The Honorable William E. Kennard
Federal Communications Commission
445 12th Street, S.W.
Washington, D.C. 20554
Re: Federal-State Joint Board on Universal Service, CC Docket No. 96-45
Dear Chairman Kennard,
On behalf of the Clinton Administration, I would like to commend the Federal Communications Commission (Commission) and the Schools & Libraries Division of the Universal Service Administrative Company on completing the first funding cycle of the E-rate program. As a result, some 25,785 schools, school districts, and libraries will receive $1.66 billion to help pay for internal wiring and discounted connections to the Internet.
The E-rate program and other educational technology initiatives are transforming our nation's classrooms and libraries. Today, 51 percent of public school classrooms are connected to the Internet, up from 27 percent in 1997 and 3 percent in 1994.(1)
As increasing numbers of children have access to the Internet from their schools and neighborhood libraries, we need to address the issue of how best to ensure that these children have positive, age-appropriate, educational online experiences.
With respect to the issue of children's access to online material that their parents and teachers deem to be inappropriate for them, the Administration has advocated a user-empowerment approach. We believe that empowering parents, teachers, and librarians with a wide range of tools with which they can protect children in their community in a manner consistent with their values is ultimately the most effective approach and one that is most compatible with the First Amendment.
The Administration cares deeply about keeping children safe while they engage in online learning and discovery. Many parents, teachers, and librarians share our concerns.
Currently, schools and libraries are using a wide range of technology tools and monitoring techniques to ensure that children do not encounter inappropriate material and dangerous situations while online. These schools and libraries are determining what will work best in their particular school and community. Absent proof that local decision making is not working to protect our children, the Federal Government should not mandate a particular type of technology, such as filtering or blocking software. Rather, we should encourage "acceptable use" policies by all public institutions that offer access to online resources, including the Internet. An acceptable use policy should, while being sensitive to local needs and concerns, offer reasonable assurances to parents that safeguards will be in place in the school and library setting that permit users to be empowered to have educational experiences consistent with their values.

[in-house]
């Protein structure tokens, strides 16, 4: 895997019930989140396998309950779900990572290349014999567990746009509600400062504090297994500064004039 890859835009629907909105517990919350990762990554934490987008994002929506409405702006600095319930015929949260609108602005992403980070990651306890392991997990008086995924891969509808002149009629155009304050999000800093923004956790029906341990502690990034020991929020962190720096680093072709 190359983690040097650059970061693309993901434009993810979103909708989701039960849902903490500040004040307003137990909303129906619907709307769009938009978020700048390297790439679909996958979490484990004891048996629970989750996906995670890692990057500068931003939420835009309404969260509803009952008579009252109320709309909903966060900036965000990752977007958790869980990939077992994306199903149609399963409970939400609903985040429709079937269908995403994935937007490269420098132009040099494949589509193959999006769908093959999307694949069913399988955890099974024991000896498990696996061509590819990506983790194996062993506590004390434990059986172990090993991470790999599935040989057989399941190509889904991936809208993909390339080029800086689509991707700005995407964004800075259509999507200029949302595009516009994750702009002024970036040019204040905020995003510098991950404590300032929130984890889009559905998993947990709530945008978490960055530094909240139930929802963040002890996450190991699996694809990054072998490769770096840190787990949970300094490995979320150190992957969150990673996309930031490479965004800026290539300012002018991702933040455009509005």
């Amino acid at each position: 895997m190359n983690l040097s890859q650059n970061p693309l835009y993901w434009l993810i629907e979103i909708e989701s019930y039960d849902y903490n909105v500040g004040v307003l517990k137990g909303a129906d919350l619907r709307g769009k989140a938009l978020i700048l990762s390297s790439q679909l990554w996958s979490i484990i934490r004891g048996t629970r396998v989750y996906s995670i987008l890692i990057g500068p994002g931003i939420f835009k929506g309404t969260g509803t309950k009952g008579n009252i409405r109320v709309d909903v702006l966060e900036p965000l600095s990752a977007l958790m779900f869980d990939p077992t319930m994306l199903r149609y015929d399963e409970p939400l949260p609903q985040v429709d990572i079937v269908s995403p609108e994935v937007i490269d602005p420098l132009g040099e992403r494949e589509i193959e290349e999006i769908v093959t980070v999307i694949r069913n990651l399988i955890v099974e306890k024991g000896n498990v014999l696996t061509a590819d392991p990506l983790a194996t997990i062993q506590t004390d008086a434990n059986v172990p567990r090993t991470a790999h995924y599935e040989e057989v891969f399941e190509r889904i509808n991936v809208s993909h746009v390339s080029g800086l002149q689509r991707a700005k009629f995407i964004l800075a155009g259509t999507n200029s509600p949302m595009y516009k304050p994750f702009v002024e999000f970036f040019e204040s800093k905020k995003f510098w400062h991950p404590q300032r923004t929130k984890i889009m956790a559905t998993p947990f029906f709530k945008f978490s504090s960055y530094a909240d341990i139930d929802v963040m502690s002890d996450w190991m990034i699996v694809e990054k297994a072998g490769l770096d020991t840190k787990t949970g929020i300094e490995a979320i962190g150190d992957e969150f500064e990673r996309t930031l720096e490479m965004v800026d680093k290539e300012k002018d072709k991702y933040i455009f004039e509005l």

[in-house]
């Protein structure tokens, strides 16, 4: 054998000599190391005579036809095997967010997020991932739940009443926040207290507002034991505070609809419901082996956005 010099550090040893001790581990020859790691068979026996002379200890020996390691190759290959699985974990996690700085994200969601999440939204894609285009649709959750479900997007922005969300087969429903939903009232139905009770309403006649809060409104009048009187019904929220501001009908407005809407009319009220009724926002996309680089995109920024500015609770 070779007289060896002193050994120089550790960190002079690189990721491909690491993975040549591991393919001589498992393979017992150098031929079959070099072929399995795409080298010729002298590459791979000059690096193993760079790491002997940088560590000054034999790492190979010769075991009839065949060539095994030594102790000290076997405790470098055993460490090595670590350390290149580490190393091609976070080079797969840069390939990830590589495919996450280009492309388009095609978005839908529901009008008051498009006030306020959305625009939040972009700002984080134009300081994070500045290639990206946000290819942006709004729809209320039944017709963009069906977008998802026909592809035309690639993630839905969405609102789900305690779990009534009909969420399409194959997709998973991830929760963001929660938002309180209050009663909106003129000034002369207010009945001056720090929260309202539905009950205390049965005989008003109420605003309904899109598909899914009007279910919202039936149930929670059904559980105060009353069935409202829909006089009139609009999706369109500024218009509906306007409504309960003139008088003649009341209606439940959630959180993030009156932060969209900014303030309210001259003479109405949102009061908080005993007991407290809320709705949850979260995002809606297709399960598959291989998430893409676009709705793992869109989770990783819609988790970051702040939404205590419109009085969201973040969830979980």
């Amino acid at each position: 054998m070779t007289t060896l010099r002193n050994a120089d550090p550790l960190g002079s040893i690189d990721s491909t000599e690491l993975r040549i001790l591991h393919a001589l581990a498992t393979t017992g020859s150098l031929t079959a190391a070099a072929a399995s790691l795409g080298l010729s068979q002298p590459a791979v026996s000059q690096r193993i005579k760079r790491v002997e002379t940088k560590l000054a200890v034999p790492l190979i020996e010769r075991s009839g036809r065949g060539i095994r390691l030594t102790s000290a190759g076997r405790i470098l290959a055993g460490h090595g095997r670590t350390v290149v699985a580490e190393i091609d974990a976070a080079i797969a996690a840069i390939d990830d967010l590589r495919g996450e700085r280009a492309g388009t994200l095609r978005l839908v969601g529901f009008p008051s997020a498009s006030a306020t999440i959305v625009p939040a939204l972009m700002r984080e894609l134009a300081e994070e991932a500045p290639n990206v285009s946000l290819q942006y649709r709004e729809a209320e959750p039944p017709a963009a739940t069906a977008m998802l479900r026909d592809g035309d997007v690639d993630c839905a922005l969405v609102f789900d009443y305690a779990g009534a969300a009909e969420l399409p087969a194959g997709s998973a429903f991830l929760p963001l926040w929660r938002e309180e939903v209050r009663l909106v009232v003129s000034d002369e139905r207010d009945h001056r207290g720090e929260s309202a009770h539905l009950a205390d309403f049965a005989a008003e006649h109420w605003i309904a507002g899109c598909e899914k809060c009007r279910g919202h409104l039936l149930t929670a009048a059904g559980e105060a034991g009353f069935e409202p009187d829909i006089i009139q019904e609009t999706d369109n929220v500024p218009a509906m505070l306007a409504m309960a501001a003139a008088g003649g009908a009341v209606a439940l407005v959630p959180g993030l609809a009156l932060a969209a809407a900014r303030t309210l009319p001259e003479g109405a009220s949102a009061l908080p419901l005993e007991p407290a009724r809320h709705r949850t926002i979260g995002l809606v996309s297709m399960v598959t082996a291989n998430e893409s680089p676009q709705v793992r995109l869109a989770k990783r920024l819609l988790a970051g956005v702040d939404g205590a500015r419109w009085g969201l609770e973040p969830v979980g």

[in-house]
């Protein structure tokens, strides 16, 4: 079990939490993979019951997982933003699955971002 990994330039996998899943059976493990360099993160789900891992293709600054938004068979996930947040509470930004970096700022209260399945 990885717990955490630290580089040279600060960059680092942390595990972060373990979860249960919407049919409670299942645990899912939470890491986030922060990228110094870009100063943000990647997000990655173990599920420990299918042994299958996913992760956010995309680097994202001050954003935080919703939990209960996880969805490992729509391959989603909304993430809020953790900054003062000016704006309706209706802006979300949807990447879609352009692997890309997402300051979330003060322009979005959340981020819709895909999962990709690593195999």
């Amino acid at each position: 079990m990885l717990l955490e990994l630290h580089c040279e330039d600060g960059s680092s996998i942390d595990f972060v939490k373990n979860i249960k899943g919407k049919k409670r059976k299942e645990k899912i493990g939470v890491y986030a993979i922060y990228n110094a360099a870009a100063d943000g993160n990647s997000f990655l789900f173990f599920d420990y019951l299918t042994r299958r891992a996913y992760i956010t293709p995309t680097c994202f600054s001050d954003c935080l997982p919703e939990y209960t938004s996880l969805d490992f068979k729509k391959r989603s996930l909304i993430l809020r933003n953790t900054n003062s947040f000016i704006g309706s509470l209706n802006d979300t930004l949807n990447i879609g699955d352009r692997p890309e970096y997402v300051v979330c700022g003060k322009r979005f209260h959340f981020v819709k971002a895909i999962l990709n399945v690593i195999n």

The Commission can help promote this policy by adopting a requirement that all schools and libraries that receive Federal E-rate funds certify that they will implement acceptable use policies before such funds are awarded to them. In the second cycle of funding, schools and libraries have filed nearly 36,500 initial applications for E-rate funds. Ensuring that these schools and libraries have acceptable use policies in place would be an important improvement in the program and provide a critical protection for our children.
Thank you for giving consideration to this proposal.
cc: Commissioner Susan Ness
Commissioner Harold Furchtgott-Roth
Commissioner Michael Pwell
Commissioner Gloria Tristani
Lawrence E. Strickling, Chief, Common Carrier Bureau
1. National Center for Education Statistics, "Internet Access in Public Schools and Classrooms: 1994-1998" (February 1999).